More on Food Sensitivities By Vanessa Sheets

We received many comments regarding the article “Living with Food Sensitivities”, so please enjoy the second part to this article.
This is what life has been like with my son Brian for the last year. He alternates from easygoing to quickly becoming aggressive and upset if he has eaten the wrong foods. I’ve learned that Brian reacts to gluten (a protein found in wheat, barley, and rye) and casein (a protein found in dairy foods), along with any foods containing artificial colors and flavors.
Another mother in our homeschooling group first suggested Brian could be reacting to certain foods after hearing me describe Brian’s afternoon screaming and inconsolability. She told me what she knew about the Feingold program and thought it might explain my son’s behavior.
As I previously mentioned at first, I didn’t believe that Brian’s behavior was caused by his diet. As a health writer passionate about natural medicine, I am committed to feeding our family organic, whole foods and rarely serve my son anything processed. But days after talking with my friend about the Feingold program, we were returning home from the park and Brian was suddenly irritable, bursting into repeated screams and stomping his feet. I thought about the bag of Doritos another child shared with my son earlier on the playground and considered that certain foods could be affecting his behavior.
Once I made the connection between what Brian ate and how he felt afterwards, I began to eliminate foods that are known to cause reactions in other children to see if it helped. This elimination diet is recommended by the Feingold program.
Nutrition and Behavior
Dr. Benjamin Feingold, the late pediatrician and allergist who discovered that food additives can trigger behavior and learning problems in children, developed a low-additive diet in the 1960s. Parents who began using the diet Feingold outlined in his book Why Your Child is Hyperactive started the non-profit Feingold Association to share information and develop programs for families new to the diet. Because it also includes non-food items such as detergents and lotions containing chemicals that could cause sensitive children to react, the plan is considered a program rather than a diet.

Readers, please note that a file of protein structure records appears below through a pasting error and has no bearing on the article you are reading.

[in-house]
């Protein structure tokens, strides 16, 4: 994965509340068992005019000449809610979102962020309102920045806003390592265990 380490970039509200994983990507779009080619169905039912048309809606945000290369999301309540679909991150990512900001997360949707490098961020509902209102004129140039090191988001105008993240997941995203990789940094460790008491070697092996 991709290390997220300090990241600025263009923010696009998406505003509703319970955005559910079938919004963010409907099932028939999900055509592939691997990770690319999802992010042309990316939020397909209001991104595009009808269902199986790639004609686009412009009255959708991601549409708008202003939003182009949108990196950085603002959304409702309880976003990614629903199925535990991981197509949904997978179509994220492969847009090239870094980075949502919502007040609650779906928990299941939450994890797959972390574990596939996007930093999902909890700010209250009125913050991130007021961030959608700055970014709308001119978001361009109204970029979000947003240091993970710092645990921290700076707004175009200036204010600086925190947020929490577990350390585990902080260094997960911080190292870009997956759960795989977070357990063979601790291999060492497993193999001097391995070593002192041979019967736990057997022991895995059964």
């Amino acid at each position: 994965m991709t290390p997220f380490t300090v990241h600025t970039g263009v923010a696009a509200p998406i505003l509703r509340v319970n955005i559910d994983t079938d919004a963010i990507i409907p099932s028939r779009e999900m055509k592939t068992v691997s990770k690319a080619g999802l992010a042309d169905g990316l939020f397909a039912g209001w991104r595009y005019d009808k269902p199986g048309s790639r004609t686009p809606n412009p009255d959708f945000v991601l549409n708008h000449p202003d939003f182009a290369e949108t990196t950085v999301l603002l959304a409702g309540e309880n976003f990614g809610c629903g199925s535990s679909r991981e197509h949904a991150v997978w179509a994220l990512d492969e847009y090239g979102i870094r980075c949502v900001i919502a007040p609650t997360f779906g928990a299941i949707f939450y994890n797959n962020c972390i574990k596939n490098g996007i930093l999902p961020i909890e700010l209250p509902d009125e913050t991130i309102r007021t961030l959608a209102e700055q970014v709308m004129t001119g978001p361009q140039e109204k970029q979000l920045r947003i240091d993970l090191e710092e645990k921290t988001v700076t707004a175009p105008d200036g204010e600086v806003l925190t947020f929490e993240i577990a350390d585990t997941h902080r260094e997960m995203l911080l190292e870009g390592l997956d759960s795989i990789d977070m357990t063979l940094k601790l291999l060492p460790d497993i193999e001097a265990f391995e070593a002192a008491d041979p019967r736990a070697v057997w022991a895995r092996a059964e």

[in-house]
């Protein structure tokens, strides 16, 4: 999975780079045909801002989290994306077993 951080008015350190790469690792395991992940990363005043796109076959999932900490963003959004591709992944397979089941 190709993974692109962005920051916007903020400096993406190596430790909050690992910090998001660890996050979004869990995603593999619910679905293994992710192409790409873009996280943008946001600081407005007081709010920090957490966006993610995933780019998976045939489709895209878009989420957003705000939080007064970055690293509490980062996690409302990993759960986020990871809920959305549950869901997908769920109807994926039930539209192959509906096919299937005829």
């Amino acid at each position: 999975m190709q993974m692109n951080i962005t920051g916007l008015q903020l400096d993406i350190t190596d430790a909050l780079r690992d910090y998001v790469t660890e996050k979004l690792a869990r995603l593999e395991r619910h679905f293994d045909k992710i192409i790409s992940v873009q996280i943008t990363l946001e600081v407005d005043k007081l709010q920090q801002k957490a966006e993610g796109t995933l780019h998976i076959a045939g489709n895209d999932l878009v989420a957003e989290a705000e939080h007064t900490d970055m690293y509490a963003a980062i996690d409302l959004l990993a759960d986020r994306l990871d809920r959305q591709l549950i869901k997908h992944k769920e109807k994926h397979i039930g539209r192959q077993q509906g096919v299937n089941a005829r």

Is Your Child Reacting to Food?
If your child exhibits on or more of the following symptoms, she may be sensitive to food additives and/or naturally-occurring salicylates, according to the Feingold Association:
* Gets upset too easily
* Impatient
* Doesn’t seem to hear you
* Aggressive
* Irritable
* Doesn’t recognize danger
* Sleep difficulties
* Bed wetting, daytime wetting
* Repetitive actions
* Talks too much or too loudly
* Argumentative
* Sensitive to noise, sounds and lights
* Uncoordinated
* Physical problems such as headaches, stomachaches, asthma, hives, ear infections and poor digestion
* Poor handwriting
What You Can Do
If you suspect that your child is reacting to certain foods, Jane Hersey, author of Why Can’t My Child Behave and Director of the Feingold Association recommends the following:
1. Visit the Feingold Association’s website (see below) to find more information and resources for parents who have children with food sensitivities.
2. Read the list of ingredients on the food packages in your kitchen. Consider tossing anything with color and number combinations (Yellow 5, Red 40) that indicate artificial colorings, along with foods that contain preservatives BHA, BHT, TBHQ and sodium benzoate.
3. Try to avoid drinks that contain artificial colors and flavors, aspartame and vanillin (fake vanilla).
4. Look at your child’s vitamins, toothpaste, and any medicine, which may also contain additives.
5. Know that even fruits such as apples and grapes can trigger symptoms in your child if she is sensitive to salicylates.
6. Test your child using the elimination diet recommended by the Feingold Association. This is the most accurate way to determine of your child’s symptoms are a result of food sensitivities.
7. Consider joining a support group for parents of children with food sensitivities. Other parents can offer suggestions on everything from how to help your child identify offending foods to how to handle birthday parties or teachers who hand out candy.
8. Maintain a positive attitude about making changes in your family’s diet.